You go, ‘Grrl! Hope Lewis to be honored at SALT’s 2015 Annual Dinner Jan. 4

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We are proud to announce that IntLawGrrl Hope Lewis will be receiving the 2015 M. Shanara Gilbert Human Rights Award at the Society of American Law Teachers (SALT) Annual Dinner on Jan. 4, 2015.

Hope is Faculty Director of Global Legal Studies and a founder of the Program on Human Rights and the Global Economy (PHRGE). An internationally recognized legal scholar and commentator on human rights, she co-authored the textbook Human Rights & the Global Marketplace: Economic, Social, and Cultural Dimensions (Brill, 2005). She is a founding co-chair of the American Society of International Law (ASIL) International Disability Rights Interest Group and served on the ASIL executive council between 2010 and 2013. She now serves on the board of governors of the Society of American Law Teachers and the executive committee of the Association of American Law Schools Section on Minority Groups.

Hope is a co-drafter and compiler of the Boston Principles on the Economic, Social, and Cultural Rights of Non-citizens, a project of the law school’s Program on Human Rights and the Global Economy. Her research and teaching interests include public international law; international human rights law; critical perspectives on Identity and international law (race, gender, culture, migration status and disability), as well as globalization and social development. She is the 2014 Kate Stoneman Visiting Professor of Law and Democracy at Albany Law School (April 2014) and she is the recipient of the 2012 American Bar Association’s Mayre Rasmussen Award for Mentorship of Women in International Law. She is also a recipient of the 2011 Thomas J. Carroll Award from the Carroll Center for the Blind and the Massachusetts Commission for the Blind as well as the 2001 Haywood Burns/Shanara Gilbert Award from the Northeast Regional People of Color Legal Scholarship Conference for her human rights work and mentorship of students and colleagues. Hope was a 2008 Sheila Biddle Fellow (Ford Foundation) of the W.E.B. DuBois Institute for African & African-American Research at Harvard University.

From all of us at IntLawGrrls, heartfelt congratulations, Hope!

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The Bay of Bengal Maritime Arbitration Case: Part I

Introduction

On 7 July 2014, the Permanent Court of Arbitration, the Hague, passed the award in the Indo-Bangladesh Maritime Arbitration Case (The Bay of Bengal Maritime Boundary Arbitration). The case was initiated by Bangladesh against India in October 2009, pursuant to Art. 287 of the UNCLOS, after 11 rounds of negotiations between the parties over five decades proved to be indecisive, and often marred by local politics. Following pages give a summary of various issues and facts considered by the tribunal to reach the final award.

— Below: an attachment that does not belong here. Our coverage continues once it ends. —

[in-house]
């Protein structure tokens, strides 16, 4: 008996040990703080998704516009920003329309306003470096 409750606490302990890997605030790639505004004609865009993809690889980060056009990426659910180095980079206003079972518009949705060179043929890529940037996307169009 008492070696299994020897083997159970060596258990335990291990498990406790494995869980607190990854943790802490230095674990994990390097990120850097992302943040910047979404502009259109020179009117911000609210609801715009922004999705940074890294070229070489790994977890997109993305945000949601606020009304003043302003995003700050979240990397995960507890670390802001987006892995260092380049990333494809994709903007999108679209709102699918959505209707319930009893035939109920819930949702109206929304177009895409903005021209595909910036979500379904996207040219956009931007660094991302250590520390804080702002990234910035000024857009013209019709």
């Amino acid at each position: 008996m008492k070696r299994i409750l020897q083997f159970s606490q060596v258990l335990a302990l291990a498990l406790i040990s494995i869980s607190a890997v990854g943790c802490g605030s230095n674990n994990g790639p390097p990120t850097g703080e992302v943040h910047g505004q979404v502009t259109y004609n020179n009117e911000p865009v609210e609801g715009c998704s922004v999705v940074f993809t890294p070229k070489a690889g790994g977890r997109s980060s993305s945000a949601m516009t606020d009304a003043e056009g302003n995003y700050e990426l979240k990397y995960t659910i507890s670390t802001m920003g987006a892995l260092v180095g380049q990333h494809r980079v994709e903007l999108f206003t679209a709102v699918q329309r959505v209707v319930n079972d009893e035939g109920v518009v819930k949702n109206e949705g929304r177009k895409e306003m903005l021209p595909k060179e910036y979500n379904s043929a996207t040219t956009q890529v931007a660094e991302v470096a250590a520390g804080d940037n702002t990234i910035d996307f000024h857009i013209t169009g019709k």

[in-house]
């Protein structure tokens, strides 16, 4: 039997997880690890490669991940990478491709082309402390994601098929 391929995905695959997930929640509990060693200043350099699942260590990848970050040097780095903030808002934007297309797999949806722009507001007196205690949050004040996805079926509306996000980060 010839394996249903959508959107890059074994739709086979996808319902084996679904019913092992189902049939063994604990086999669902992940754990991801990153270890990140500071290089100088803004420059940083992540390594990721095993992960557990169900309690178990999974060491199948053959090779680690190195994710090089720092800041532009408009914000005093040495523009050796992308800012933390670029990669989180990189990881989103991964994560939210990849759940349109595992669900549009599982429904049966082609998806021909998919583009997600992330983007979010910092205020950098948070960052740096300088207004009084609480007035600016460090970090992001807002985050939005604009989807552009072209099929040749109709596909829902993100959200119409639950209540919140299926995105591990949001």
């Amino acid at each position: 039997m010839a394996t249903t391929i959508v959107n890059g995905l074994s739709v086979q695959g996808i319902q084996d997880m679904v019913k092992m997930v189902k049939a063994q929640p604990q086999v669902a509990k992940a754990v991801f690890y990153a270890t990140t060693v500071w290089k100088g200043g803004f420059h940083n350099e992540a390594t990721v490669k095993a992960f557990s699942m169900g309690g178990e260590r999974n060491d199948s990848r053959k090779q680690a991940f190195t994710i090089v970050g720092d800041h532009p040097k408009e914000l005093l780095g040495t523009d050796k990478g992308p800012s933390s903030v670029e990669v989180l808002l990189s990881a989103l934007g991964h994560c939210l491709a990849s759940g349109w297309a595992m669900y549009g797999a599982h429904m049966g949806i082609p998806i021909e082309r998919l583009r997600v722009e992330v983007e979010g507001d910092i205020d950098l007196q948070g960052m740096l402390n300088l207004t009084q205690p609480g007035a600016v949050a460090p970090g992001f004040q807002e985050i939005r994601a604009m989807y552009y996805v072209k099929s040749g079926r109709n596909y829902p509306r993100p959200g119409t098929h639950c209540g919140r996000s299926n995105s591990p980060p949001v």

The Tribunal was composed of: Judge Rudiger Wolfrum (President), Judge Jean-Pierre Cot, Judge Thomas A. Mensah, Dr. P.S. Rao, and Prof. Ivan Shearer. Dr. P.S. Rao reserved a concurring and dissenting opinion.

Background

The Indian Independence Act, 1947 of the United Kingdom, partitioned from India the state of West Pakistan and East Pakistan. East Pakistan was carved out of the Bengal Province, with West Bengal remaining in India. In order to demarcate the boundary between East Pakistan and West Bengal, the Bengal Boundary Commission was set up in 1947 chaired by Sir Cyril Radcliffe. On 13 August 1947, the report was submitted describing the boundary, and is known as “Radcliffe Award.”

Thereafter, in the light of disputes on the application of Radcliffe Award, an Indo-Pakistan Boundary Disputes Tribunal was set up, known as Bagge Tribunal. The Award of this Tribunal dealt with segments not relevant to this case.

On 26 March 1971, Bangladesh declared Independence from Pakistan and succeeded to the territory of East Pakistan and its boundaries.

The boundary between India and Bangladesh runs across the Sunderban Delta region. The southern section of the land boundary lies in the riverine features, which fall in the Bay of Bengal. This delimitation exercise involves delimiting the boundary river, identifying the terminal point of the land boundary, to delimit the territorial sea, the EEZ, the continental shelf within and beyond 200nm.

Jurisdiction

The Parties were deemed to have accepted arbitration in accordance with Annex VII since there was no declaration made by either party under Art. 287(3) (Choice of Procedure), nor had any party made a declaration under Art. 298, thereby, not excluding the current dispute from compulsory dispute resolution mechanism entailing binding procedure. The Tribunal assumed the jurisdiction to ‘… adjudicate the present case, to identify land boundary terminus and   to delimit the territorial sea, the Exclusive Economic Zone and the continental shelf between the parties within and beyond 200nm in the areas where the claims of the parties overlap. Continue reading